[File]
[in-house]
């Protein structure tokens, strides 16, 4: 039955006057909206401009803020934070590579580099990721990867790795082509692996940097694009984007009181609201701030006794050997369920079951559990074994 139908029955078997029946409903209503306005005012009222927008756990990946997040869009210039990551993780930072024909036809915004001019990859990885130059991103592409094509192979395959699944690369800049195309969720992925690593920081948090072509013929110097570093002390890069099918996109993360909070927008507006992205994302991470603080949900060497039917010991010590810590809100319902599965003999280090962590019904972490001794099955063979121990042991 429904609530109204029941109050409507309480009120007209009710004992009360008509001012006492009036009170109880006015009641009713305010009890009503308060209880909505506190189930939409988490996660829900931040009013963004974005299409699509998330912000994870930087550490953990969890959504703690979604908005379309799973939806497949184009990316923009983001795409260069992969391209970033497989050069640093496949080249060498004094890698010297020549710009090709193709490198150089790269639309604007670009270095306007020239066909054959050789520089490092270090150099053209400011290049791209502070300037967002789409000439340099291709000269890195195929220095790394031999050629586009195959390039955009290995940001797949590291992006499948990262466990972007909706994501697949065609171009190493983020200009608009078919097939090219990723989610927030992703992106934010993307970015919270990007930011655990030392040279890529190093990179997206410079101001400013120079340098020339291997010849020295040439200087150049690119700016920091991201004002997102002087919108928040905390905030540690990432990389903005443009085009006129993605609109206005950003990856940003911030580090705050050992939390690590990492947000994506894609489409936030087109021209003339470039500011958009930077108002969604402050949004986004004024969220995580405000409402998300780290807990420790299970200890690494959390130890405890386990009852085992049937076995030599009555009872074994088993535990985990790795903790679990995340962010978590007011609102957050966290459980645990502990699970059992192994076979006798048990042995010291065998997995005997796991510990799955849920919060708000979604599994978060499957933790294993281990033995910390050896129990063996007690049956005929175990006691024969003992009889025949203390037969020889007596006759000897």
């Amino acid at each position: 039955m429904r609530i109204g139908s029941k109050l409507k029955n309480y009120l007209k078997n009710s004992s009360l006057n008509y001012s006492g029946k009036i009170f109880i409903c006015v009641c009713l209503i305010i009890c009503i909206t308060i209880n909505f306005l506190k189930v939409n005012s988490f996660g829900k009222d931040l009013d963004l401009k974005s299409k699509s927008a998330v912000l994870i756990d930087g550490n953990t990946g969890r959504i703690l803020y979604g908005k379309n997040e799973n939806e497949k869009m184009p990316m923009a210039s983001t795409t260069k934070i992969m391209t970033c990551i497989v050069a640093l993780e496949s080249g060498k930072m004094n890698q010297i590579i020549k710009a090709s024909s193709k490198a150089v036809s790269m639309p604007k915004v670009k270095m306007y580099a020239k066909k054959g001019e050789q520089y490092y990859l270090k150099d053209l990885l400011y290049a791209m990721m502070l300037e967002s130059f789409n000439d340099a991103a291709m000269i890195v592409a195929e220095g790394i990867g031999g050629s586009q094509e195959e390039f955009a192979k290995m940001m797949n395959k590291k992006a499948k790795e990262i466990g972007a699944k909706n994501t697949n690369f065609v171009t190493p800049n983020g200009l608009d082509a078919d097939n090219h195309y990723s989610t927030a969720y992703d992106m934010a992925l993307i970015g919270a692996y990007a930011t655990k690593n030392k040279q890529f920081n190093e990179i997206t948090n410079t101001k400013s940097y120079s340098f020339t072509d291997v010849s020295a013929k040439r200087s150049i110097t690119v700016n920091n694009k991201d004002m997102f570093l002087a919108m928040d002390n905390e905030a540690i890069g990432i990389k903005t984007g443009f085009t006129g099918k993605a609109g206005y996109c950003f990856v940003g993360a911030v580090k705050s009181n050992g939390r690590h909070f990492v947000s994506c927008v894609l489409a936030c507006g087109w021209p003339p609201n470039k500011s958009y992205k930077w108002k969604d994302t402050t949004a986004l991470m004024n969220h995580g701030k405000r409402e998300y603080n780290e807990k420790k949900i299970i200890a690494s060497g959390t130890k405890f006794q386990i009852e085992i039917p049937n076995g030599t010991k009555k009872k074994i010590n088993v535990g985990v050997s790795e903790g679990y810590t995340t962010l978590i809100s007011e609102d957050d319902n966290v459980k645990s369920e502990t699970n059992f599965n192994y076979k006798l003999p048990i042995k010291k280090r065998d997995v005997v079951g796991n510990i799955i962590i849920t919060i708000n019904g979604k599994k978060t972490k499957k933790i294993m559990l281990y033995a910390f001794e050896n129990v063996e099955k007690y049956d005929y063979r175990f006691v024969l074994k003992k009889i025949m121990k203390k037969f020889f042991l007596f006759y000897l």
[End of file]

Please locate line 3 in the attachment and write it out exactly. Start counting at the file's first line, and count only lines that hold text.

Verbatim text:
């Amino acid at each position: 039955m429904r609530i109204g139908s029941k109050l409507k029955n309480y009120l007209k078997n009710s004992s009360l006057n008509y001012s006492g029946k009036i009170f109880i409903c006015v009641c009713l209503i305010i009890c009503i909206t308060i209880n909505f306005l506190k189930v939409n005012s988490f996660g829900k009222d931040l009013d963004l401009k974005s299409k699509s927008a998330v912000l994870i756990d930087g550490n953990t990946g969890r959504i703690l803020y979604g908005k379309n997040e799973n939806e497949k869009m184009p990316m923009a210039s983001t795409t260069k934070i992969m391209t970033c990551i497989v050069a640093l993780e496949s080249g060498k930072m004094n890698q010297i590579i020549k710009a090709s024909s193709k490198a150089v036809s790269m639309p604007k915004v670009k270095m306007y580099a020239k066909k054959g001019e050789q520089y490092y990859l270090k150099d053209l990885l400011y290049a791209m990721m502070l300037e967002s130059f789409n000439d340099a991103a291709m000269i890195v592409a195929e220095g790394i990867g031999g050629s586009q094509e195959e390039f955009a192979k290995m940001m797949n395959k590291k992006a499948k790795e990262i466990g972007a699944k909706n994501t697949n690369f065609v171009t190493p800049n983020g200009l608009d082509a078919d097939n090219h195309y990723s989610t927030a969720y992703d992106m934010a992925l993307i970015g919270a692996y990007a930011t655990k690593n030392k040279q890529f920081n190093e990179i997206t948090n410079t101001k400013s940097y120079s340098f020339t072509d291997v010849s020295a013929k040439r200087s150049i110097t690119v700016n920091n694009k991201d004002m997102f570093l002087a919108m928040d002390n905390e905030a540690i890069g990432i990389k903005t984007g443009f085009t006129g099918k993605a609109g206005y996109c950003f990856v940003g993360a911030v580090k705050s009181n050992g939390r690590h909070f990492v947000s994506c927008v894609l489409a936030c507006g087109w021209p003339p609201n470039k500011s958009y992205k930077w108002k969604d994302t402050t949004a986004l991470m004024n969220h995580g701030k405000r409402e998300y603080n780290e807990k420790k949900i299970i200890a690494s060497g959390t130890k405890f006794q386990i009852e085992i039917p049937n076995g030599t010991k009555k009872k074994i010590n088993v535990g985990v050997s790795e903790g679990y810590t995340t962010l978590i809100s007011e609102d957050d319902n966290v459980k645990s369920e502990t699970n059992f599965n192994y076979k006798l003999p048990i042995k010291k280090r065998d997995v005997v079951g796991n510990i799955i962590i849920t919060i708000n019904g979604k599994k978060t972490k499957k933790i294993m559990l281990y033995a910390f001794e050896n129990v063996e099955k007690y049956d005929y063979r175990f006691v024969l074994k003992k009889i025949m121990k203390k037969f020889f042991l007596f006759y000897l």